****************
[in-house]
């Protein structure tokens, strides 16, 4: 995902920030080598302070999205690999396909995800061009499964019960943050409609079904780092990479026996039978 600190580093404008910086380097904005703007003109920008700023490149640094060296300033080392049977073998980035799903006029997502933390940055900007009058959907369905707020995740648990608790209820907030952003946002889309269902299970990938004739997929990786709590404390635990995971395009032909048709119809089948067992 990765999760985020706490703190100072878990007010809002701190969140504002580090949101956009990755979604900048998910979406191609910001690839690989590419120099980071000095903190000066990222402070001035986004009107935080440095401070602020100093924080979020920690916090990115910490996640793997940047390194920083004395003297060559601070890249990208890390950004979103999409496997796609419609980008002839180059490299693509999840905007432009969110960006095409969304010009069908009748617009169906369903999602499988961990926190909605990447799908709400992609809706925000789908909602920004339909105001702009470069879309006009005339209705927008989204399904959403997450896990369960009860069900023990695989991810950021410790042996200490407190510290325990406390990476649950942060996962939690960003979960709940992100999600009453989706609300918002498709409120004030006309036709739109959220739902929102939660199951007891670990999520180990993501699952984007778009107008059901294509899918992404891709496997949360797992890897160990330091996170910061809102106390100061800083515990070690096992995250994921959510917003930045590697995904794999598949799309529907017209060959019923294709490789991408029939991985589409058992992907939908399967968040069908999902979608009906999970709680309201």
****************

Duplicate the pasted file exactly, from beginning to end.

[in-house]
């Protein structure tokens, strides 16, 4: 995902920030080598302070999205690999396909995800061009499964019960943050409609079904780092990479026996039978 600190580093404008910086380097904005703007003109920008700023490149640094060296300033080392049977073998980035799903006029997502933390940055900007009058959907369905707020995740648990608790209820907030952003946002889309269902299970990938004739997929990786709590404390635990995971395009032909048709119809089948067992 990765999760985020706490703190100072878990007010809002701190969140504002580090949101956009990755979604900048998910979406191609910001690839690989590419120099980071000095903190000066990222402070001035986004009107935080440095401070602020100093924080979020920690916090990115910490996640793997940047390194920083004395003297060559601070890249990208890390950004979103999409496997796609419609980008002839180059490299693509999840905007432009969110960006095409969304010009069908009748617009169906369903999602499988961990926190909605990447799908709400992609809706925000789908909602920004339909105001702009470069879309006009005339209705927008989204399904959403997450896990369960009860069900023990695989991810950021410790042996200490407190510290325990406390990476649950942060996962939690960003979960709940992100999600009453989706609300918002498709409120004030006309036709739109959220739902929102939660199951007891670990999520180990993501699952984007778009107008059901294509899918992404891709496997949360797992890897160990330091996170910061809102106390100061800083515990070690096992995250994921959510917003930045590697995904794999598949799309529907017209060959019923294709490789991408029939991985589409058992992907939908399967968040069908999902979608009906999970709680309201």